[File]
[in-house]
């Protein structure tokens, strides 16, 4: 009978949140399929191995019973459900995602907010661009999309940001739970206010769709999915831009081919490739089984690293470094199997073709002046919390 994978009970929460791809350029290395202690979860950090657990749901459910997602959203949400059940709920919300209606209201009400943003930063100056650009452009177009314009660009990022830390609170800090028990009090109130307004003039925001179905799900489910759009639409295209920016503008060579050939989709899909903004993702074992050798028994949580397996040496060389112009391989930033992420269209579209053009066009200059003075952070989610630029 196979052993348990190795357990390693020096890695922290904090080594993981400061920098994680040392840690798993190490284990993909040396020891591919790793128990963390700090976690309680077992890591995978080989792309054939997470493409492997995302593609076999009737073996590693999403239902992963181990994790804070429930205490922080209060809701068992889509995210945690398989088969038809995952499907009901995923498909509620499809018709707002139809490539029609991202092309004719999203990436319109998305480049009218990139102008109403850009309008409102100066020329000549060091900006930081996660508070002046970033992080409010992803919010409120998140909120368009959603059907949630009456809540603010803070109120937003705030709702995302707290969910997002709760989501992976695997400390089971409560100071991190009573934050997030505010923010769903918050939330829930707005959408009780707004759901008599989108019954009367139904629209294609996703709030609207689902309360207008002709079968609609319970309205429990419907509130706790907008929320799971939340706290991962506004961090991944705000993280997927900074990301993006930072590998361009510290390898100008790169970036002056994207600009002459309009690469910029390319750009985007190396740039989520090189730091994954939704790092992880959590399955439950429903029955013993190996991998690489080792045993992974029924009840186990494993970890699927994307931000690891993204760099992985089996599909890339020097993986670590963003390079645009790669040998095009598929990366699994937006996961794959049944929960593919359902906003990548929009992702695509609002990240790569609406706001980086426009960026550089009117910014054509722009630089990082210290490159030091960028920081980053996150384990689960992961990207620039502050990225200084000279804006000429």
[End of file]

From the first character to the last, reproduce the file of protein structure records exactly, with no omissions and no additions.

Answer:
[in-house]
């Protein structure tokens, strides 16, 4: 009978949140399929191995019973459900995602907010661009999309940001739970206010769709999915831009081919490739089984690293470094199997073709002046919390 994978009970929460791809350029290395202690979860950090657990749901459910997602959203949400059940709920919300209606209201009400943003930063100056650009452009177009314009660009990022830390609170800090028990009090109130307004003039925001179905799900489910759009639409295209920016503008060579050939989709899909903004993702074992050798028994949580397996040496060389112009391989930033992420269209579209053009066009200059003075952070989610630029 196979052993348990190795357990390693020096890695922290904090080594993981400061920098994680040392840690798993190490284990993909040396020891591919790793128990963390700090976690309680077992890591995978080989792309054939997470493409492997995302593609076999009737073996590693999403239902992963181990994790804070429930205490922080209060809701068992889509995210945690398989088969038809995952499907009901995923498909509620499809018709707002139809490539029609991202092309004719999203990436319109998305480049009218990139102008109403850009309008409102100066020329000549060091900006930081996660508070002046970033992080409010992803919010409120998140909120368009959603059907949630009456809540603010803070109120937003705030709702995302707290969910997002709760989501992976695997400390089971409560100071991190009573934050997030505010923010769903918050939330829930707005959408009780707004759901008599989108019954009367139904629209294609996703709030609207689902309360207008002709079968609609319970309205429990419907509130706790907008929320799971939340706290991962506004961090991944705000993280997927900074990301993006930072590998361009510290390898100008790169970036002056994207600009002459309009690469910029390319750009985007190396740039989520090189730091994954939704790092992880959590399955439950429903029955013993190996991998690489080792045993992974029924009840186990494993970890699927994307931000690891993204760099992985089996599909890339020097993986670590963003390079645009790669040998095009598929990366699994937006996961794959049944929960593919359902906003990548929009992702695509609002990240790569609406706001980086426009960026550089009117910014054509722009630089990082210290490159030091960028920081980053996150384990689960992961990207620039502050990225200084000279804006000429």